Let's Play Dress Up

So everyone is capable and hardworking at the office. How do you stand out then? Challenge taps the brains of some young designers for fun ways public officers could dress to impress.

It’s a common sight: public officers clothed in unadventurous garb, too often in the predictable blue shirt or the safe black skirt. But we dare say the tide is changing. There is a small but growing population of officers who are stepping forward in more eye-catching outfits. If you crave new ideas and stylish designs, check out the 18 new local labels at PARCO Marina Bay at Millenia Walk. The labels are by the third cohort of young designers nurtured by the fashion design incubator project PARCO next NEXT, a joint initiative by PARCO Singapore and the Textile & Fashion Federation Singapore, with the support of SPRING Singapore. Challengeapproached four design labels to sketch up something special just for public officers. So gather some courage and start cultivating your own sartorial style. Remember that Mark Twain once advised: “Clothes make the man”.

Lion Earl

Spring/Summer 2012

If you’re a public officer faced with the dilemma of having to look chic and yet not overdressed, then you may have your answer in Lion Earl. Lionel Low and Hariz Lim, the design duo behind the label, hail from a background of fashion and architecture, respectively. The result? A collection with clean lines, form and elegance. It balances a strong silhouette with fluid details, incorporating designs that reflect influences from other art forms such as music, painting and photography. For Challenge, they came up with two looks, with elaborate touches that show up prettily in ruches, drapes and pleats, outlining the feminine form. “These dresses would be versatile for public officers to attend networking events and functions after work, while during work, they can be toned down with a simple jacket,” says Mr Low.


Spring/Summer 2012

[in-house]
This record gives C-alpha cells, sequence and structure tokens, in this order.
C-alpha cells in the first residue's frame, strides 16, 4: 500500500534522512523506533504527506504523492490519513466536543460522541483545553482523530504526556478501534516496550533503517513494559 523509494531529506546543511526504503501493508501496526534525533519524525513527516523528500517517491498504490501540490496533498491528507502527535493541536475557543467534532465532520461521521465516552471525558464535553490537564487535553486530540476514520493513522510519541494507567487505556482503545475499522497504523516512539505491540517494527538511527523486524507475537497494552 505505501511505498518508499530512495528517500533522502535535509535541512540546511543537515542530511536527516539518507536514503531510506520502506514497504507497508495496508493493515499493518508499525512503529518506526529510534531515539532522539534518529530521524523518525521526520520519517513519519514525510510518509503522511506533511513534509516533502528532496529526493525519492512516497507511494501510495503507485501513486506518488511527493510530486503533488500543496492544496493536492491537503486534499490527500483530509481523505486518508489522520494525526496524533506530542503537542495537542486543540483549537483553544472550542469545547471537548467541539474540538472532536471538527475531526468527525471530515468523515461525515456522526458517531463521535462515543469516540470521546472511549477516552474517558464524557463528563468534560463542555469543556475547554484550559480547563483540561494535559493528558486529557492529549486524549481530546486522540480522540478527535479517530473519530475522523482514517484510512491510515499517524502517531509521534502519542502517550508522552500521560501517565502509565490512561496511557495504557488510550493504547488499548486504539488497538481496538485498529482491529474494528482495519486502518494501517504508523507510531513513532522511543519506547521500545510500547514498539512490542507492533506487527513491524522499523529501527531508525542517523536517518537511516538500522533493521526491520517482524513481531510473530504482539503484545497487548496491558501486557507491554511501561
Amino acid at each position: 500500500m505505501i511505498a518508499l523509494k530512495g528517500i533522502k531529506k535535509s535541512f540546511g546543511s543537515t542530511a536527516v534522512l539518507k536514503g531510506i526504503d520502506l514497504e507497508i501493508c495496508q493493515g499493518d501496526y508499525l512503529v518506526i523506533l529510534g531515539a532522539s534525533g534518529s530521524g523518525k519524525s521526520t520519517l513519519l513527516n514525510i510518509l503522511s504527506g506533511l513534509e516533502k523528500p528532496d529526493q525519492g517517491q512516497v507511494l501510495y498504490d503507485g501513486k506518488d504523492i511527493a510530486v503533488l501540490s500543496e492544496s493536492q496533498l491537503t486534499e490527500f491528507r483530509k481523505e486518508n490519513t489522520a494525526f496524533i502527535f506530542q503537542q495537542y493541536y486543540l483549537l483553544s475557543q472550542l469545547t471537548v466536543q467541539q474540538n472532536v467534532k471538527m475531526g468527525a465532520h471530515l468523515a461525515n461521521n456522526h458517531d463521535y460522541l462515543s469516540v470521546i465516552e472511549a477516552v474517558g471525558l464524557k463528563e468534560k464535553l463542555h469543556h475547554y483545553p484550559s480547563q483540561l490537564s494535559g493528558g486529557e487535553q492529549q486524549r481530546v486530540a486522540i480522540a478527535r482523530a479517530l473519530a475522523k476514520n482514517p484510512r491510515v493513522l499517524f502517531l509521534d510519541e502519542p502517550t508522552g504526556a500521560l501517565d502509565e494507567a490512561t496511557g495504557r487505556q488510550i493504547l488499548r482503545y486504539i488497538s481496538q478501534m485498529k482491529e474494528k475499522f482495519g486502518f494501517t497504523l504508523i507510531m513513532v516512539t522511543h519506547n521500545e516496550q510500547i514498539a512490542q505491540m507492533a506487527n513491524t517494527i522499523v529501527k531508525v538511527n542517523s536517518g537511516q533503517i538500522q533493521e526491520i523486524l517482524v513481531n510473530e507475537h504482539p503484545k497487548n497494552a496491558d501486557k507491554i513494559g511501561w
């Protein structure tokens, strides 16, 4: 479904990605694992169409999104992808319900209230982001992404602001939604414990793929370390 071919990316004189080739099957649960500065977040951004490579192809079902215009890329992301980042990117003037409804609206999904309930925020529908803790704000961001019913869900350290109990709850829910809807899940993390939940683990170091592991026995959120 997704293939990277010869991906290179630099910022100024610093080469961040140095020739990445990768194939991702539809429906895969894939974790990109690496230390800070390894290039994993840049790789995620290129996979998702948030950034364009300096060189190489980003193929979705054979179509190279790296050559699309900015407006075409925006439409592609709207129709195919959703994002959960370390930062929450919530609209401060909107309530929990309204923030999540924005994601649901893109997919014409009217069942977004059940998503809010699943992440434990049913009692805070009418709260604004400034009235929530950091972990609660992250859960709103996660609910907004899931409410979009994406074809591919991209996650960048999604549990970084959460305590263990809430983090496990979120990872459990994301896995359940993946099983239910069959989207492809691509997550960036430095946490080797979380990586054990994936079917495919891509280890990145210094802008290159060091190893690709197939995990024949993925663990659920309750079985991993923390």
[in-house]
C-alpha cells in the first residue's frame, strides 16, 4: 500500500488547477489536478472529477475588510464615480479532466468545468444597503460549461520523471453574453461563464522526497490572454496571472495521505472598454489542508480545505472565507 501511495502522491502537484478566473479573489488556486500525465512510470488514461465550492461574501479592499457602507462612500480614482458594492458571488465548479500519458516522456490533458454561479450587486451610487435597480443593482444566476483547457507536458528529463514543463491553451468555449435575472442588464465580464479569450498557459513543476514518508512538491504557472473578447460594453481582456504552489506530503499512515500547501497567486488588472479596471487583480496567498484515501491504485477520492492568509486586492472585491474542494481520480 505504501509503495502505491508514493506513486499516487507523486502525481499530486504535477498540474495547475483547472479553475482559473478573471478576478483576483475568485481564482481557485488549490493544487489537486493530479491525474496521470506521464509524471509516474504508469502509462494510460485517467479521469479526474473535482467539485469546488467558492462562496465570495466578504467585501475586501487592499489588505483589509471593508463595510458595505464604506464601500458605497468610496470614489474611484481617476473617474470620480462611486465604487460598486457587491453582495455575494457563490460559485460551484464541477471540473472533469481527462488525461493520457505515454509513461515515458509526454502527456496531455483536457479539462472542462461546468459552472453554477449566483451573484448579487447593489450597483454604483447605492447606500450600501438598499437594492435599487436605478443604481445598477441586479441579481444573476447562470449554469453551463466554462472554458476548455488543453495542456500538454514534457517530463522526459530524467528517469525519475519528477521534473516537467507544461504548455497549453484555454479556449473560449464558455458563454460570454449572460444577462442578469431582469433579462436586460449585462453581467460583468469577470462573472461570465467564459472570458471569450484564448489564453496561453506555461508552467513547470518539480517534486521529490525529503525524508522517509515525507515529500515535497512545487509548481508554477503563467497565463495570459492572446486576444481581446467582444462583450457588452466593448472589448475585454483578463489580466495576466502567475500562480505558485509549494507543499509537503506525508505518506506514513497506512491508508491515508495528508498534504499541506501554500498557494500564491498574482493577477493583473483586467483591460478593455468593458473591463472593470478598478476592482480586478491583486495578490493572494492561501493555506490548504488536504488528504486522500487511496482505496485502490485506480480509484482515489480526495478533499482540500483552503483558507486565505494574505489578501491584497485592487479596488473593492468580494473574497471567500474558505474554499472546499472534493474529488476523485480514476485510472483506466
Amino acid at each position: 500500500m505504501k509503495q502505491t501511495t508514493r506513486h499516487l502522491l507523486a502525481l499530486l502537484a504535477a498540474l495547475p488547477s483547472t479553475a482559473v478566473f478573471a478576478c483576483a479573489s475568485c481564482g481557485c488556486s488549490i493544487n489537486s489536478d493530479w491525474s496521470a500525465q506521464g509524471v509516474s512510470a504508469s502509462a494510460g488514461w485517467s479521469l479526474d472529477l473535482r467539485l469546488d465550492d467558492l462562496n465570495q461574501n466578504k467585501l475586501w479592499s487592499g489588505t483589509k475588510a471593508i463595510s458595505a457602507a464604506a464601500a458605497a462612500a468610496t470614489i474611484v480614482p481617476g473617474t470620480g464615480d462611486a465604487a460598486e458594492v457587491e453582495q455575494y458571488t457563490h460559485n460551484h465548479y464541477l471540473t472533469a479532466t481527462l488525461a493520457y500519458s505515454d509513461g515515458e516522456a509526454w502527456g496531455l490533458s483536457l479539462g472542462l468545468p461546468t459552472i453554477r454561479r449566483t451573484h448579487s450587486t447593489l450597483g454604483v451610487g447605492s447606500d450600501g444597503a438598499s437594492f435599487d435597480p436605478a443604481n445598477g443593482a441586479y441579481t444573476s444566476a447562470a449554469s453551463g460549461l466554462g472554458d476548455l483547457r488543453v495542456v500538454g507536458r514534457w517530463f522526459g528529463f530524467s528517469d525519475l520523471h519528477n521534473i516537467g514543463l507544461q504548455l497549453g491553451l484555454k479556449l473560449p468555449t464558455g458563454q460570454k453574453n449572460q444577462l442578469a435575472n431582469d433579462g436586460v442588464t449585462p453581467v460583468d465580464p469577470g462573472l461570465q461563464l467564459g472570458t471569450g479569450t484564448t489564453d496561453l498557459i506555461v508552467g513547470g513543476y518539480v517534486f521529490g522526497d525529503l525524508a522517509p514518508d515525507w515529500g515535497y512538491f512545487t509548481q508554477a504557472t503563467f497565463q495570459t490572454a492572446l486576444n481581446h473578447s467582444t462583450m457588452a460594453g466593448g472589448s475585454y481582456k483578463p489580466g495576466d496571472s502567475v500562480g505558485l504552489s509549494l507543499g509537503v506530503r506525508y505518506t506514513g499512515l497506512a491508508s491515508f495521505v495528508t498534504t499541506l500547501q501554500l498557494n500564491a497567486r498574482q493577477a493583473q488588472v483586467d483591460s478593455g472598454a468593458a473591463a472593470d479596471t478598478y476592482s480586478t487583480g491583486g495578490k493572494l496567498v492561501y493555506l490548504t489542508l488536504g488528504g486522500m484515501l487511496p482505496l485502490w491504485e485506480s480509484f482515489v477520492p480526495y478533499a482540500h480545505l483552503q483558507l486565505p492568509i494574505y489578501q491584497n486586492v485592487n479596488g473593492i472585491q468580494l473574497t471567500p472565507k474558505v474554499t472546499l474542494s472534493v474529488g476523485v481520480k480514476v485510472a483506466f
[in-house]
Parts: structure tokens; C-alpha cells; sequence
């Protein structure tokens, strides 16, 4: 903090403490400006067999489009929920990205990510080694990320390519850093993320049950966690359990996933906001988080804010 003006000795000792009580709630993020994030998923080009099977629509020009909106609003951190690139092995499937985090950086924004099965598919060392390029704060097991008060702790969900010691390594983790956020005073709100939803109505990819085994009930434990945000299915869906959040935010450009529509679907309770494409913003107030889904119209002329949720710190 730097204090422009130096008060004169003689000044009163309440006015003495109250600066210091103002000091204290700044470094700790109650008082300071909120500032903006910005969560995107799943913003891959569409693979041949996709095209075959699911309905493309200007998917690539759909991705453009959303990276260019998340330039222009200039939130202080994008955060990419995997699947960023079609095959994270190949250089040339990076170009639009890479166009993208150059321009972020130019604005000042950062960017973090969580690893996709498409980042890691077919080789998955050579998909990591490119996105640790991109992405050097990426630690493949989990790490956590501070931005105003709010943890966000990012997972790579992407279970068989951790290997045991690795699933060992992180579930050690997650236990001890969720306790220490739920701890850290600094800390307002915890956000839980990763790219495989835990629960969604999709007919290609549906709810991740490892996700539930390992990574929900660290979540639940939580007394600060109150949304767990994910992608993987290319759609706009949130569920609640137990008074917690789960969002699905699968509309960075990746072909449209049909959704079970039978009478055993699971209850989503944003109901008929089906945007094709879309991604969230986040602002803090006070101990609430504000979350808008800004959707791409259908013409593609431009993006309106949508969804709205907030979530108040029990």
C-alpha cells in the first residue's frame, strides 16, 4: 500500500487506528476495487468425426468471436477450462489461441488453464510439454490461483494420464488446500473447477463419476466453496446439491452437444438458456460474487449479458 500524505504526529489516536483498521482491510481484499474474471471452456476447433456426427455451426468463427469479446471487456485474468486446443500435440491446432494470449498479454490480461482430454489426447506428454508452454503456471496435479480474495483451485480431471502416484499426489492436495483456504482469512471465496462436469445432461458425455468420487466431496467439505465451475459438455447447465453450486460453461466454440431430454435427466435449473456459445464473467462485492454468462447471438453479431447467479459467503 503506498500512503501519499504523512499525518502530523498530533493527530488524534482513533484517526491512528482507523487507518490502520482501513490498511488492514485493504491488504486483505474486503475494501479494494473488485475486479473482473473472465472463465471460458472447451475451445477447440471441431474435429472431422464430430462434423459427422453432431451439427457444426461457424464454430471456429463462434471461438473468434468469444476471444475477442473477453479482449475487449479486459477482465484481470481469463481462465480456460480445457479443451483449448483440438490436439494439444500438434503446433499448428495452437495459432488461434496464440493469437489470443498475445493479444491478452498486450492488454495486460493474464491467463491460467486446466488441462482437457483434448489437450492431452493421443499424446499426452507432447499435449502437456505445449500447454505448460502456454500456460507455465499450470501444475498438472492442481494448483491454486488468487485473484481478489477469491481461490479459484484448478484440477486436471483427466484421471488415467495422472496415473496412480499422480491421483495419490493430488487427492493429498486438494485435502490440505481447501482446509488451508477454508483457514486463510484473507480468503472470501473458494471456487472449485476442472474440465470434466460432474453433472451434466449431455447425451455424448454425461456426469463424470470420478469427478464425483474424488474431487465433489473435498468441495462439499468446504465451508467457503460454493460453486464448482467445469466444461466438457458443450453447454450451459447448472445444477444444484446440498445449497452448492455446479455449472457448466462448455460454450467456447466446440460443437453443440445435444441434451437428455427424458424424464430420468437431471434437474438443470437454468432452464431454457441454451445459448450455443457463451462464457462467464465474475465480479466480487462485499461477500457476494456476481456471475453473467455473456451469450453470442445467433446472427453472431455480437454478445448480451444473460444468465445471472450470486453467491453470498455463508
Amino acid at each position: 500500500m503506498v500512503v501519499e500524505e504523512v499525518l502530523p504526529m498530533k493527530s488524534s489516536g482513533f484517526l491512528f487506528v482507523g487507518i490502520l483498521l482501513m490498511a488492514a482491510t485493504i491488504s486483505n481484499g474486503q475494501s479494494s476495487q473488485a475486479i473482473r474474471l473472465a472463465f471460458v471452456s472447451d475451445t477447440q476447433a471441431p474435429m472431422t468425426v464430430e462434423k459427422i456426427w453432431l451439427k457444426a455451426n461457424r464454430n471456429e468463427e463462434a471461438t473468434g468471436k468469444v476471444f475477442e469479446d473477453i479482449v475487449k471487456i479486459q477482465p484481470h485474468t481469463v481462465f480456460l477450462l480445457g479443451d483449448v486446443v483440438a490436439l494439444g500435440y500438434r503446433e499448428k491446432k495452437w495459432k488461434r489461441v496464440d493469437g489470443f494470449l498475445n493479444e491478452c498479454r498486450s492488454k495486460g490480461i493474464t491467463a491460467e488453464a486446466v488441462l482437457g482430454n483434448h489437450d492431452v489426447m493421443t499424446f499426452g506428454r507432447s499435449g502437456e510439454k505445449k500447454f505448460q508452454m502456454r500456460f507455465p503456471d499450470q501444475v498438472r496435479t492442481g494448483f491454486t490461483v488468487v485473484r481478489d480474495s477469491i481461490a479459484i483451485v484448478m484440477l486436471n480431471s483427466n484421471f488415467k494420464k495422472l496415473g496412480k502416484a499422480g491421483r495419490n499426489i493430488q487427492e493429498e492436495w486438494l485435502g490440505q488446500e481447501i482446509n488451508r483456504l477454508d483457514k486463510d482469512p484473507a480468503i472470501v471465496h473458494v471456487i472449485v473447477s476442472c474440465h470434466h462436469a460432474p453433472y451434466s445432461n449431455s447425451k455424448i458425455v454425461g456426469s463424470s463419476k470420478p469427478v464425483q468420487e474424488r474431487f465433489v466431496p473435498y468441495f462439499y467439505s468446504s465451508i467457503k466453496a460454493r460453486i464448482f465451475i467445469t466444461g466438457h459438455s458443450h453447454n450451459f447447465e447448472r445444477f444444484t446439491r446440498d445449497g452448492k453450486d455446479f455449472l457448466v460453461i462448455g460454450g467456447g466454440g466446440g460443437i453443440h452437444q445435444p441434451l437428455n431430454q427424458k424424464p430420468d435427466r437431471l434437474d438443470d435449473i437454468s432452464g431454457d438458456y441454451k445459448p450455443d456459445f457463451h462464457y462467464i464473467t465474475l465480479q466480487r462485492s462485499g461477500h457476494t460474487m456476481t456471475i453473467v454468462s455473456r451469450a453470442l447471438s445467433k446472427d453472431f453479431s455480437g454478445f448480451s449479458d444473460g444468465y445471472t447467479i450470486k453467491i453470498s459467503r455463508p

Evelyn Ng and Pearly Wee’s emphasis for their designs is on practical, versatile and comfortable clothes. For public officers, they visualise classic, demure long-sleeved silk shirts and dresses, and loose skirts for women; crisp shirts, tailored pants and sharp blazers for men. “Dressing professionally is critical as a public officer is a capable and empowered individual. We want public officers to create a positive first impression that allows them to send out powerful messages,” Ms Wee says. The designs, specially created for Challenge but using their current collection’s colour palette, are based on light fabrics and a loose silhouette, targeted to enhance comfort for the busy executive who spends long hours at the desk or is constantly on the go. Outfits are paired with quirky accessories such as a braided necklace constructed from ropes and hardware, or a feathered collar chain, to add a playful touch to an otherwise solemn outfit. The duo also believes in creating clothes that are easily mixed and matched, and can be easily cared for – fitting well into their idea of a fuss-free wardrobe.


Spring/Summer 2012

Cousins Genevieve and Jamie Goh have a penchant for working with less-than-cheery colours – their inaugural collection for Parco next NEXT is based in black. So for Challenge, they relied on shades of pale grey and black, with lots of details for contrast. Distinctive pleats on the dress bodice and pant legs, mandarin collars, asymmetrical skirts, and double waistband on pants all come together to create something a little unusual from the typical executive “uniform”. “Being a good worker enables one to stand out; dressing well also lets you engage fellow colleagues’ attention,” Ms Genevieve Goh says. For the gentlemen, she recommends: “Straight-cut pants can look too baggy on some men, so we have designed the pants to taper slightly towards the bottom.” Meanwhile the black pleats and double waistband offer something different – even a little groovy – from the basics.

Kae Hana

Spring/Summer 2012

Kae Hana has picked from her current collection ensembles she thinks will free public officers of the square-shouldered, sombre look that they might have been associated with. “They (public officers) would need to look good while interacting with the public,” Kae Hana says. There are the everyday urban basics – tailored skinny pants, an executive long-sleeved shirt and a tulip skirt flavoured with Kae Hana’s flirtation with colours and print. The ensembles run to a fluorescent colour palette of orange, pink, blue and green – which work prettily with earth-toned togs and cheery accessories. Her love for prints shows up in the striking graphic juxtaposition of flowers and skulls – a prominent feature in many pieces of her collection. Clearly her aesthetic is anything but dull, and those looking to perk up their wardrobes will wear Kae Hana gladly.

    Jul 18, 2012
    Yip Min-Ting
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